U.S. Rep. Ted Deutch, D-Delray Beach, said he was especially outraged that Bondi and Scott, who were elected to uphold the laws of Florida, have refused to distance themselves from the comments or demand a public apology from Trump.

"As a Republican partisan, Pam Bondi has every right to support these raciest views; she has every right to participate in conference calls with the campaign,'' Deutch said. But as "the attorney general for one of our countries most diverse states she's got a moral obligation to...denounce the statements as Republican leaders across the country have done."

Bondi and Scott are scheduled to appear Saturday at an 11 a.m. rally with Trump at the Tampa Convention Center. Neither has criticized Trump for comments suggesting that because Curiel is of Mexican descent he could not be fair in his treatment of the pending lawsuit about the now-defunct Trump University. Curiel was born in Indiana to Mexican parents.

After repeatedly citing Curiel’s ethnicity, Trump said Tuesday that his comments questioning whether a federal judge was biased because of his Mexican heritage have been “misconstrued” and that he didn’t mean to impugn the American justice system with his complaints or Mexican-Americans in general.

Immigration activist Maria Rodriguez also called out Helen Aguirre Ferré, a member of the board of trustees of Miami Dade College who was recently hired as Hispanic communications director of the Republican National Committee, for her failure to distance herself from Trump's comments.

"It's very disappointing to see Helen Aguirre Ferré use her name legitimize this very divisive campaign,'' she said. "It sanitizes the hate and divisiveness of this speech."

Rodriguez accused Trump of "successfully divided and bullied his way to the Republican nomination" and done it "through coded and blatant attacks on latinos."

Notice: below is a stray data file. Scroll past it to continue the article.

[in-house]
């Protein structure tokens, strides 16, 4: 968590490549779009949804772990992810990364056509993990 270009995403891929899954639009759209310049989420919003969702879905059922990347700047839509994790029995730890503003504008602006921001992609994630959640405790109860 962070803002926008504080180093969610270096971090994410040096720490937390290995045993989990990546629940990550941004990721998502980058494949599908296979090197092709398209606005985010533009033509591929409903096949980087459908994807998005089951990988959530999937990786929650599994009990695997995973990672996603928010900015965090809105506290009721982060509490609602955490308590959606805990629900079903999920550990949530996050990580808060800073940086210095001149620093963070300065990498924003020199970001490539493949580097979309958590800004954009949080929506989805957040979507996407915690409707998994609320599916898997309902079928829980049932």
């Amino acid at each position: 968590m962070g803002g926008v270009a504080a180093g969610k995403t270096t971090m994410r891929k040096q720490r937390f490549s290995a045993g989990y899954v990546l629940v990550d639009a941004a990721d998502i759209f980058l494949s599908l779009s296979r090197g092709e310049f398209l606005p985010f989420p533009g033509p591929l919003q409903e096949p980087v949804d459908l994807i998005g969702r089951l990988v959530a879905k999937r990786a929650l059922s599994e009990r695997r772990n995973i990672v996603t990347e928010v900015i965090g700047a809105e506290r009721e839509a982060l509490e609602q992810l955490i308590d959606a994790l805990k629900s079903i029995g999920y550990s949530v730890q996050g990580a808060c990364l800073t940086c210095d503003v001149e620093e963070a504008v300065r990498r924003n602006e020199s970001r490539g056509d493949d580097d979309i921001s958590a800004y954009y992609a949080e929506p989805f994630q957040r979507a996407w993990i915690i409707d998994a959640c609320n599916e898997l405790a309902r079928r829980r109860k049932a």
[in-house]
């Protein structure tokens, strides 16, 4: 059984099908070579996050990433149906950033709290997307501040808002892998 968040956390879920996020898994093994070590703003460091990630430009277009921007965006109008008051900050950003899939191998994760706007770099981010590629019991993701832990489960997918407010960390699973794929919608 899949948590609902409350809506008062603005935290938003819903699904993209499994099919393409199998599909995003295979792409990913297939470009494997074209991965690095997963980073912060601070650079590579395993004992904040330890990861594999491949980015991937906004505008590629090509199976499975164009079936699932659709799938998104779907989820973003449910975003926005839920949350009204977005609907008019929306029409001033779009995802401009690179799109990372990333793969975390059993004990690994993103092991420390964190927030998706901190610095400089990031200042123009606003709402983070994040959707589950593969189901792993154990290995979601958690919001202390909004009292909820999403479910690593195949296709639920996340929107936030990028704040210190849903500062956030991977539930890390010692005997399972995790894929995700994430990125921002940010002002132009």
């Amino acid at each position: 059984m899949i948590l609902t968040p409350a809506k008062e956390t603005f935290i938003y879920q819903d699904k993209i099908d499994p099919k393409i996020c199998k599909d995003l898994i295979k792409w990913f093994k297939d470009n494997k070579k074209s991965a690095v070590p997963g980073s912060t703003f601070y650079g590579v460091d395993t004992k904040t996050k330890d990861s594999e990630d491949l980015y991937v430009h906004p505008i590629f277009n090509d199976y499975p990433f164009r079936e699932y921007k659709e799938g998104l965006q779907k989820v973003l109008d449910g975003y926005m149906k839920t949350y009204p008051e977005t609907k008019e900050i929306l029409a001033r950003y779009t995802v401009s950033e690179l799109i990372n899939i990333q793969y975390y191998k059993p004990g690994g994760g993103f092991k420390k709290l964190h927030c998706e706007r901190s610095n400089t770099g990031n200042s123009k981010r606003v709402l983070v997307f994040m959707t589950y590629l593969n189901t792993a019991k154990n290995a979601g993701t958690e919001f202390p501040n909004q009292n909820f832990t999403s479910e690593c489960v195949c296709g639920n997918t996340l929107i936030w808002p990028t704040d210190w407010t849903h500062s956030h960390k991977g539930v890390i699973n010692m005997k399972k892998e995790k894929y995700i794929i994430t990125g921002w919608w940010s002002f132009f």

Chastising Aguirre Ferré, she said, "it's a huge contradiction to serve in a Hispanic-serving institution and turn your back on the students who are being attacked by this candidate."

Aguirre Ferré told the Miami Herald she sees her role as  "in support of all the Republican candidates."

She has publicly criticized Trump in the past with #NeverTrump tweets, where she called him crazy and criticized Trump for inciting violence at his Chicago rally. Last month she told Univisión’s Al Punto Florida, “I do think there’s something that bothers him about strong and independent women.” She has since deleted her critical Trump tweets.

Rodriguez said she was "not surprised by Attorney General Bondi. "She has used every opportunity to undermine immigrant families and supported attacks on their families" by using tax money to file action aimed at blocking President Obama's executive order on immigration.

Deutch, a member of the U.S. House Judiciary Committee, said Scott should "make it very clear the citizens of Florida should expect the governor of our state, our diverse state, who has endorsed Donald Trump, that he will rescind the endorsement until he apologizes and makes clear he will support a legal system that works for all Americans."

Photo: FILE - In this May 26, 2016 file photo, Republican presidential candidate Donald Trump speaks in Billings, Mont., Thursday, May 26, 2016. Trump says comments on judge 'misconstrued' as an attack against people of Mexican heritage.Brennan Linsley AP


June 02, 2016

Florida's cost for same-sex marriage court fight: Nearly $500K

From Dara Kam at The News Service of Florida:

Florida taxpayers are on the hook for almost $500,000 in fees to lawyers who successfully challenged the state's prohibition against same-sex marriage.

Attorney General Pam Bondi, who initially balked at paying the legal fees, has agreed to pay $280,000 to Jacksonville lawyers William Sheppard, Betsy White and Sam Jacobson, who represented two same-sex couples, according to documents filed in federal court on Wednesday.

Bondi's office last month agreed to pay $213,000 to the American Civil Liberties Union of Florida, which represented eight same-sex couples who were married in other states.

The settlements came after U.S. District Judge Robert Hinkle ruled in April that the lawyers in the consolidated cases were entitled to the fees, and nearly two years after Hinkle first ruled that Florida's voter-approved same-sex marriage ban was unconstitutional.

Hinkle put a stay on his August 2014 constitutional decision until January 2015, when same-sex marriages began in Florida.